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Naringenin glucuronidation in liver and intestine microsomes of humans, monkeys, rats, and mice

Isobe, Takashi, Ohkawara, Susumu, Ochi, Sadayuki, Tanaka-Kagawa, Toshiko, Jinno, Hideto, Hanioka, Nobumitsu
Food and chemical toxicology 2018 v.111 pp. 417-422
Primates, citrus fruits, enzyme kinetics, humans, intestines, liver, liver microsomes, mice, models, monkeys, naringenin, rats, regioselectivity, toxicology, transferases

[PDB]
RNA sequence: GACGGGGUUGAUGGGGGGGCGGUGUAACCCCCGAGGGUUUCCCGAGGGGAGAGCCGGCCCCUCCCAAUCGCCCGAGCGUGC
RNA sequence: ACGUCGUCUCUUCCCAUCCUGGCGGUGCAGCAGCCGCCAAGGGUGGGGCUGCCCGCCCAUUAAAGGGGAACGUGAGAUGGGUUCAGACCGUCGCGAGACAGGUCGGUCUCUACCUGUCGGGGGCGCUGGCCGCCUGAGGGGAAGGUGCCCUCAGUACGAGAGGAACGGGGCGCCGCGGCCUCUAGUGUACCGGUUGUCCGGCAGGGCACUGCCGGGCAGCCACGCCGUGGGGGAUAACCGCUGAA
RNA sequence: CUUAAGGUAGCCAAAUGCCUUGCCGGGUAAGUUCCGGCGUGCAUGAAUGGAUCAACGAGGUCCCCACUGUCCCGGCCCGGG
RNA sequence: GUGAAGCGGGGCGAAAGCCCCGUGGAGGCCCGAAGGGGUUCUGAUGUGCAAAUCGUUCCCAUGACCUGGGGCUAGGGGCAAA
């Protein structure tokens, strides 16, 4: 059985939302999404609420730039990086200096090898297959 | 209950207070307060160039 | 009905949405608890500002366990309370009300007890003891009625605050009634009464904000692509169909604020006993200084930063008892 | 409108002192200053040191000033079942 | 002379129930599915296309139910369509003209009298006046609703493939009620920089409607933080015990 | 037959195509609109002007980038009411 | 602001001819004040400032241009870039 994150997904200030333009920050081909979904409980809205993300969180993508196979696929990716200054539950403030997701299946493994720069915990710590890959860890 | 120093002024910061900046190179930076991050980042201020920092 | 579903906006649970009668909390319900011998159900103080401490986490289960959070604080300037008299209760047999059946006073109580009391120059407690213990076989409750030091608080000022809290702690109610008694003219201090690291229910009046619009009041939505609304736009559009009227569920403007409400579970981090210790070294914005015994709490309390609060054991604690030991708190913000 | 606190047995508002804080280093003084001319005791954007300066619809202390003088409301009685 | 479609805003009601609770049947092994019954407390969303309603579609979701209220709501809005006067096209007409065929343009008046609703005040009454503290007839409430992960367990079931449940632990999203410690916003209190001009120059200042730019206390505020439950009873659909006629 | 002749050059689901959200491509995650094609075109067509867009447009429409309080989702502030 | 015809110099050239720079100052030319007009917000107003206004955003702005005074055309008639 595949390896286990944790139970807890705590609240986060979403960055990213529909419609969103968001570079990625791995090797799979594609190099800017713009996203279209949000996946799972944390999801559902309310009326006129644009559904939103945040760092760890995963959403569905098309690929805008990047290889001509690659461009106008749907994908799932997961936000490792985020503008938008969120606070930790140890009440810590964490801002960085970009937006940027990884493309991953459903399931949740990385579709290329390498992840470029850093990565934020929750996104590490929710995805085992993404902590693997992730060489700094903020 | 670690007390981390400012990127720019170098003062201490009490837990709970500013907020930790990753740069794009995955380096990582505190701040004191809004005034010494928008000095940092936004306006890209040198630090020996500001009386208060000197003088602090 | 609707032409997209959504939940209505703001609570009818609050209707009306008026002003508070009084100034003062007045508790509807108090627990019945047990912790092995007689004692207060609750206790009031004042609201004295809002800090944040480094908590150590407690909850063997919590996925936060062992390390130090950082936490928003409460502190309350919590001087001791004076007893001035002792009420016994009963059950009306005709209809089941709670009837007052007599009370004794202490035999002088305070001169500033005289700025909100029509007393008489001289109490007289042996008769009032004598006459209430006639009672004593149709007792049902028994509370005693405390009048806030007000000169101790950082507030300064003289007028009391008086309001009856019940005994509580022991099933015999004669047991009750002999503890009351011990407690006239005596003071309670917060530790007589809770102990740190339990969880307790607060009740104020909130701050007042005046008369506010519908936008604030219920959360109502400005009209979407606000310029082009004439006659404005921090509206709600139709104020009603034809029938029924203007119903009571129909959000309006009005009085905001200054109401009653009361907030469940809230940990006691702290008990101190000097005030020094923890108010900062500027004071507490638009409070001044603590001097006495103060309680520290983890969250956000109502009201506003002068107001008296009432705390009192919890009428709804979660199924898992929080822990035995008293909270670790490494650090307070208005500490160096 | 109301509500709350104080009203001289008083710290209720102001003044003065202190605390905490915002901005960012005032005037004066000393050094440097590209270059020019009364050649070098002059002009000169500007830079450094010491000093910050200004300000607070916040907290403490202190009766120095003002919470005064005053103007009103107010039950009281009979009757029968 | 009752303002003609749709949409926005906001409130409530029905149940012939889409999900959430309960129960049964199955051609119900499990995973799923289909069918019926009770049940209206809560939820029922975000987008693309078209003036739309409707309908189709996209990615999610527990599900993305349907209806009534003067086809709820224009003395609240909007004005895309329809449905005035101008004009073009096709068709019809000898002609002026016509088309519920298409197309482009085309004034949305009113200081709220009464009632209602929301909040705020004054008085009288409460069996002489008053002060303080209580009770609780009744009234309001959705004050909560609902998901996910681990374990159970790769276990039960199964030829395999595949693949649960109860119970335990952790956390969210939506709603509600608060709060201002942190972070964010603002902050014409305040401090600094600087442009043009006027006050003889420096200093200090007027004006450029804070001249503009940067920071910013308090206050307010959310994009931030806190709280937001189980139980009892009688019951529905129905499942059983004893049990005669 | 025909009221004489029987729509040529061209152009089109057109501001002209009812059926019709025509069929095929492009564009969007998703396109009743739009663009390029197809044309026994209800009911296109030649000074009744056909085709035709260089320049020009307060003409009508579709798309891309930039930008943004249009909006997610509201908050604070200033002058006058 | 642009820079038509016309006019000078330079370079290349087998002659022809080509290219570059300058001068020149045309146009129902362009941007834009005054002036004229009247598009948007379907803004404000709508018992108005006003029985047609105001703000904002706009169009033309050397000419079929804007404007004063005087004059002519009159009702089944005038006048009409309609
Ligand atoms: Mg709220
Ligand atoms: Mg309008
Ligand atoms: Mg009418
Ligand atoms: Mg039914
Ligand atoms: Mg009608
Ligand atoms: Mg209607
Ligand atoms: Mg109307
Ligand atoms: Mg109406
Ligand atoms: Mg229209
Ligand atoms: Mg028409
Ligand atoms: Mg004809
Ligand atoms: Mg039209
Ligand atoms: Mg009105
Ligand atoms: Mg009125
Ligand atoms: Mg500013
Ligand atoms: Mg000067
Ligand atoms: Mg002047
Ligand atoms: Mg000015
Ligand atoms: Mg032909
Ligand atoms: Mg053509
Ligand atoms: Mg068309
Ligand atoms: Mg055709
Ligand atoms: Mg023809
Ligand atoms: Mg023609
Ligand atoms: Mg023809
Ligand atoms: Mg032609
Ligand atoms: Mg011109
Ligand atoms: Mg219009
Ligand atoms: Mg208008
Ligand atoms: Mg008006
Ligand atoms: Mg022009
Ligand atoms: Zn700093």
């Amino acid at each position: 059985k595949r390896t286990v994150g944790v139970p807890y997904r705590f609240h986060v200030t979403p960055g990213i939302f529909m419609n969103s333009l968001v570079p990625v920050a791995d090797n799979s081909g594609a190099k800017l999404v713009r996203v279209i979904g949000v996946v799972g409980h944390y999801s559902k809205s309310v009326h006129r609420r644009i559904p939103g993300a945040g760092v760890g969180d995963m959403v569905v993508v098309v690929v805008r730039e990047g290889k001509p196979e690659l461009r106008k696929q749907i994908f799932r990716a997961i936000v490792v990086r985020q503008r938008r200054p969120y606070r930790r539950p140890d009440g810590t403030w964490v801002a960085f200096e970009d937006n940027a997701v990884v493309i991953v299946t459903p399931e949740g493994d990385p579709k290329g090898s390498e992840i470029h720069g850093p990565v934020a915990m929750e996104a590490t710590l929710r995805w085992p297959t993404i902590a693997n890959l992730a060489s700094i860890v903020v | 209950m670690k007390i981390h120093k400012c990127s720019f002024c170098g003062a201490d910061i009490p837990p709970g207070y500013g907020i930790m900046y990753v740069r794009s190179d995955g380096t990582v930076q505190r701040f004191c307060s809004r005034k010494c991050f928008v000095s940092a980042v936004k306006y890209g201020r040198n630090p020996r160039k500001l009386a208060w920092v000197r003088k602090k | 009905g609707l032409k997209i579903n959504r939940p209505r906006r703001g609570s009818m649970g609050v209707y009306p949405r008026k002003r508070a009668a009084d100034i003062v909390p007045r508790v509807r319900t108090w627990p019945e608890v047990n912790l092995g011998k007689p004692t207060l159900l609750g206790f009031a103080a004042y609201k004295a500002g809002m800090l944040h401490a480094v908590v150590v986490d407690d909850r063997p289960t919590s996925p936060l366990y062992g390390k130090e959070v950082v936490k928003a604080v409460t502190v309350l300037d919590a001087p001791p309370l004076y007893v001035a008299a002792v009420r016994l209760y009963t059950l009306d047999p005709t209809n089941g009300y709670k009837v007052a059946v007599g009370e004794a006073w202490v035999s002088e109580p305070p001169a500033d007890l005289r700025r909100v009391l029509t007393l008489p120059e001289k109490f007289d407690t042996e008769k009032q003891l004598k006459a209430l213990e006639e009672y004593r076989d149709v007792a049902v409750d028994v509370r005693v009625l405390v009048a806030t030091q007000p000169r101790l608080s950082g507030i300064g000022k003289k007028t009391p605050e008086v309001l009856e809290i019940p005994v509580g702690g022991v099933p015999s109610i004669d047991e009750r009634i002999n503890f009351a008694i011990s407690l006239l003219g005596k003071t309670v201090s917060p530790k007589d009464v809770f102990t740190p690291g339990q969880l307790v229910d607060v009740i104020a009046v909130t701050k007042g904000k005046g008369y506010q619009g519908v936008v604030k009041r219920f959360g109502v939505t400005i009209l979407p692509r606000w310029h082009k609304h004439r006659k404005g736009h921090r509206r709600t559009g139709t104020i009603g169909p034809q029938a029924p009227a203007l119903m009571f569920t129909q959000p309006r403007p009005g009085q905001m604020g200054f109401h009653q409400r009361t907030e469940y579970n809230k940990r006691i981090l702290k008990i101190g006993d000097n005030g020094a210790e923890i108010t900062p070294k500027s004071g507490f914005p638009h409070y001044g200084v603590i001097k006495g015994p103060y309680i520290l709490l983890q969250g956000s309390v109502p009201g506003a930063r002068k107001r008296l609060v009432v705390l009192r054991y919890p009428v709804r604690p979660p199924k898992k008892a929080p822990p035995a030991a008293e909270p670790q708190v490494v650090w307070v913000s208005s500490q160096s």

Naringenin, a flavanone found in citrus fruits, is mainly metabolized into glucuronide(s) by UDP-glucuronosyltransferase (UGT) enzymes in mammals. In the present study, the glucuronidation of naringenin in the liver and intestine microsomes of humans, monkeys, rats, and mice was examined. The kinetics of 7-glucuronidation in human liver and intestine microsomes followed the Michaelis-Menten model. Kinetics in mouse liver and intestine microsomes also followed the Michaelis-Menten model, whereas those in monkey and rat liver microsomes fit the biphasic model. Kinetics in monkey and rat intestine microsomes fit the Michaelis-Menten and substrate inhibition models, respectively. CLint values were mice > monkeys > rats > humans for liver microsomes, and mice > rats > monkeys > humans for intestine microsomes. In 4´-glucuronidation, activities in human liver microsomes and monkey liver and intestine microsomes were negligible or very low. Kinetics in rat and mouse liver microsomes followed the biphasic and Michaelis-Menten models, respectively. CLint values were rats > mice for liver microsomes, and rats > mice > humans for intestine microsomes. These results suggest that the metabolic abilities and regioselectivity of UGT enzymes toward naringenin in the liver and intestines generally differ between primates and rodents.